BATSUKH: Democratic proposals bode poorly for the Commonwealth

My hopes for a productive two years under Democratic control in Virginia are low

wikimedia-op-batsukh

I am disappointed, but not surprised by the Democrats' newly proposed legislative measures. 

Courtesy Wikimedia Commons

In the wake of elections this month, the first bills and resolutions for the 2020 General Assembly have already been filed. Prominent Democrats have promised a “new” Virginia, and the early legislative proposals already are shaping up to have catastrophic effects on the Commonwealth. Democrats, with their slurry of new proposals, are prepared to change the face of Virginia and dismantle the simple rules under which ordinary Virginians have prospered. Some changes such as decriminalization of marijuana are welcome and even necessary, but for the most part I fear that this new Democratic trifecta in Richmond will have negative  effects on prosperity in Virginia. 

Economically, incoming Senate Majority Leader Dick Saslaw proposed a bill for a five-year shift to a 15 dollar minimum wage, statewide. The U.S. Chamber of Commerce, a major association of private businesses, has indicated that a minimum wage increase would have serious adverse effects on small businesses, nonprofits and the low-skill workers. Conventional economic wisdom has repeatedly shown that minimum wage increases often hurt the poor when they bind employers to a higher level of pay than is feasible for a business. 

While the damage from a minimum wage increase may be negligible in wealthier areas — such as Northern Virginia or Hampton Roads — where employers already choose to offer higher wages according to market pressures, they will hurt the more rural, low-wage regions of Virginia. If Democrats did want to alleviate many low-wage concerns without a heavy-handed approach that hurts workers, they would instead simply raise the $2.13 tipped worker minimum wage to be in line with the general purpose $7.25. As Saslaw’s bill stands, lower cost of living regions in Virginia will suffer.

Another frightening set of propositions for the 2020 session are a slew of useless gun control proposals, a start to exactly what many Republican legislators warned us about. The most egregious and deleterious regulation of the lot is the proposed “assault weapons” ban, which defines that term as pretty much any modern firearm, including the most ubiquitous and popular firearms purchased for self-defense as well as hunting. These new regulations would effectively disarm Virginians, and will tie up Virginia courts in litigation for years. Another poorly thought out gun regulation would prohibit carry of firearms in government buildings, which would successfully deter exactly zero shootings, as prohibition of carry in schools already has. These new gun regulations will certainly make Virginia less safe and less prepared for emergencies. Though Gov. Ralph Northam might tout them as “common sense” gun reforms, many of the proposed changes are anything but. I can only hope gun crimes will not rise as Virginians are only made more vulnerable.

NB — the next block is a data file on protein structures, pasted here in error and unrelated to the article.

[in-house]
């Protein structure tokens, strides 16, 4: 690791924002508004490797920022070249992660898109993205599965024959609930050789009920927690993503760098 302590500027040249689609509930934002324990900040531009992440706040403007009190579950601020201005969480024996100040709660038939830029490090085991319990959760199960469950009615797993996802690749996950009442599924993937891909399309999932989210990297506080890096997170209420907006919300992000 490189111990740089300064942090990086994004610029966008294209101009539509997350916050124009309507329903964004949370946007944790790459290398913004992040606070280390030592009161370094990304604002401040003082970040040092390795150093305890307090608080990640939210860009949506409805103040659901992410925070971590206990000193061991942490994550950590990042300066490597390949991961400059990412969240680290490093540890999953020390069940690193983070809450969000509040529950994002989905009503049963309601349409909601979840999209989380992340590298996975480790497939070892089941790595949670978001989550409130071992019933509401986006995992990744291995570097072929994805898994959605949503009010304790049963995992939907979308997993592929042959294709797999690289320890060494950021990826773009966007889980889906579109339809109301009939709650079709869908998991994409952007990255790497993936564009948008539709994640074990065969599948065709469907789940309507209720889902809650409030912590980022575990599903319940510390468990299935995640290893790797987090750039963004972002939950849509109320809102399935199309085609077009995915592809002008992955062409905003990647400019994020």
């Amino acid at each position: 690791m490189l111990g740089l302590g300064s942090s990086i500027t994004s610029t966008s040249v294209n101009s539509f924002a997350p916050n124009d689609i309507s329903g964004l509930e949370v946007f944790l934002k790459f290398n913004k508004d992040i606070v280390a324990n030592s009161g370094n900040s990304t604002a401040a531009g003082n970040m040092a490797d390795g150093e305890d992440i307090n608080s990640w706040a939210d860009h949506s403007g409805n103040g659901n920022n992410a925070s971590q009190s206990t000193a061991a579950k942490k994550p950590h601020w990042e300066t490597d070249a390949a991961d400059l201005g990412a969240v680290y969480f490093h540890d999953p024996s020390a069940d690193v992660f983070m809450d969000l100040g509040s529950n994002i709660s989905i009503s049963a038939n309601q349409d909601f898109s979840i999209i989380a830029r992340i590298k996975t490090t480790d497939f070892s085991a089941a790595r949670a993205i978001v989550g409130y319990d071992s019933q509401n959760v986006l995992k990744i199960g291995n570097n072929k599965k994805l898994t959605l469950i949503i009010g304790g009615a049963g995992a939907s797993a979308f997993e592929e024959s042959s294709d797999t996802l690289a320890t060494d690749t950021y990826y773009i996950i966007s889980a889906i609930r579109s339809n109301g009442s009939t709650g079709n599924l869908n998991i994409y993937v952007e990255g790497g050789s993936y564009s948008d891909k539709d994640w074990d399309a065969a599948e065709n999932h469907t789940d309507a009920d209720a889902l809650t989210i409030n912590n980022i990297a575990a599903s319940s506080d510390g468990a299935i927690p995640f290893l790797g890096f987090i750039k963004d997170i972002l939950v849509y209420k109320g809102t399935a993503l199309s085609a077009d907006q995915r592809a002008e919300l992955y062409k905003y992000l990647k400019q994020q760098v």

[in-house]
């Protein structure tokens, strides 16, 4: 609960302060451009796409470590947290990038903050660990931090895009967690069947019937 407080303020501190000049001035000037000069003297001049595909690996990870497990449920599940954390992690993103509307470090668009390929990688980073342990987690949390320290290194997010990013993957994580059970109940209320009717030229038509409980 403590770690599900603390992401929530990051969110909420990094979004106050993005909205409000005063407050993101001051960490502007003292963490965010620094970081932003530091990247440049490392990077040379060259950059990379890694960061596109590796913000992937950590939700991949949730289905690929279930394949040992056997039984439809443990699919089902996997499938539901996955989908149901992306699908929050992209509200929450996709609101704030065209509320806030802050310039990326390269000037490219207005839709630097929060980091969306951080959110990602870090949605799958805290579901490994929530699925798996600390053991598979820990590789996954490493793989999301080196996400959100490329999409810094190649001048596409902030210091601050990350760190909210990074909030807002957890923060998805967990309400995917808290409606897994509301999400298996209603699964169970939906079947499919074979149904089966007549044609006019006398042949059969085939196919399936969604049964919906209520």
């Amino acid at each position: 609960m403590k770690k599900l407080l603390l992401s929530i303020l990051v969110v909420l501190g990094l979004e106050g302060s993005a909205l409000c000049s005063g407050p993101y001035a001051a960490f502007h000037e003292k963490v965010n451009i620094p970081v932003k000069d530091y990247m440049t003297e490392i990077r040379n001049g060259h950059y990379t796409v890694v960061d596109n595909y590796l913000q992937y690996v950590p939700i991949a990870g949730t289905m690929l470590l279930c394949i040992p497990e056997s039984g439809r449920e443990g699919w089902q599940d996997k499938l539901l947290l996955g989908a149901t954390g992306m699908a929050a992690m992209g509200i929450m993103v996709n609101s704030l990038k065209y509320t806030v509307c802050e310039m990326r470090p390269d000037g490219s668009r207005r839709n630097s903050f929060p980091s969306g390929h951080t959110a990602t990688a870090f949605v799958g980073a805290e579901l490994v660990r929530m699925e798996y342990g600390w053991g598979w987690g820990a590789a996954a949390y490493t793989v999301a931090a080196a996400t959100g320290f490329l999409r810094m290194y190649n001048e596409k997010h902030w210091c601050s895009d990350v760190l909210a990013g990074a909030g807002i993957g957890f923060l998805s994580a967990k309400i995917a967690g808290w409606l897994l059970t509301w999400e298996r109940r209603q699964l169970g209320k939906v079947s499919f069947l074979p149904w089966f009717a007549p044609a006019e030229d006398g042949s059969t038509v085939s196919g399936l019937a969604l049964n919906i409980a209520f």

Going through Northam’s poorly chosen endorsements, another familiar scandal to those monitoring the Virginia political sphere has returned for the 2020 session. Del. Kathy Tran’s bill to loosen late-term restrictions on abortions has been filed in the Senate, along with a constitutional amendment to prohibit meaningful restrictions on abortion in Virginia. Though I am not friendly to the camp of full-on abortion restrictionism that is prevalent among my fellow conservatives, I believe these bills do nothing to actually reach solutions to the core issue — reducing unwanted pregnancies, which would consequentially lower abortion counts. They simply serve as fuel for the partisan dumpster fire that is the abortion debate, and further distance the Democratic party from the old line of “safe, legal and rare. ” 

The example set by Colorado in its statewide intrauterine device program has shown that the best way to achieve satisfactory moral ends, such as reduction in abortion numbers and reduction of state expenditure, is evidence based policy. Democrats here in Virginia ought to consider more effective means to provide reproductive freedom to women, while also saving on Medicare healthcare costs and reducing abortion counts in the Commonwealth. No matter how you look at it, the aggressively “progressive” stance the new General Assembly is shaping up to take on abortion is harmful to useful healthcare reform, squandering the opportunity Democrats have to breathe new life into Virginia’s take on this policy. 

I am disappointed, but not surprised by the newly proposed legislative measures. Some good proposals, such as protections for student journalists, are overshadowed by poorly crafted laws and regulations. My hopes for a productive two years under Democratic control in Virginia are low, and as a result I counsel Virginians to prepare for partisan controversy after controversy, driven by radical new laws from leftist legislators. This is, after all, only the beginning of a “blue” Virginia. I hope I am wrong, and the General Assembly is willing to do work that truly helps Virginians the Commonwealth across, but I’m not holding my breath. 

Bilge Batsukh is an Opinion Columnist for The Cavalier Daily. He can be reached at opinion@cavalierdaily.com

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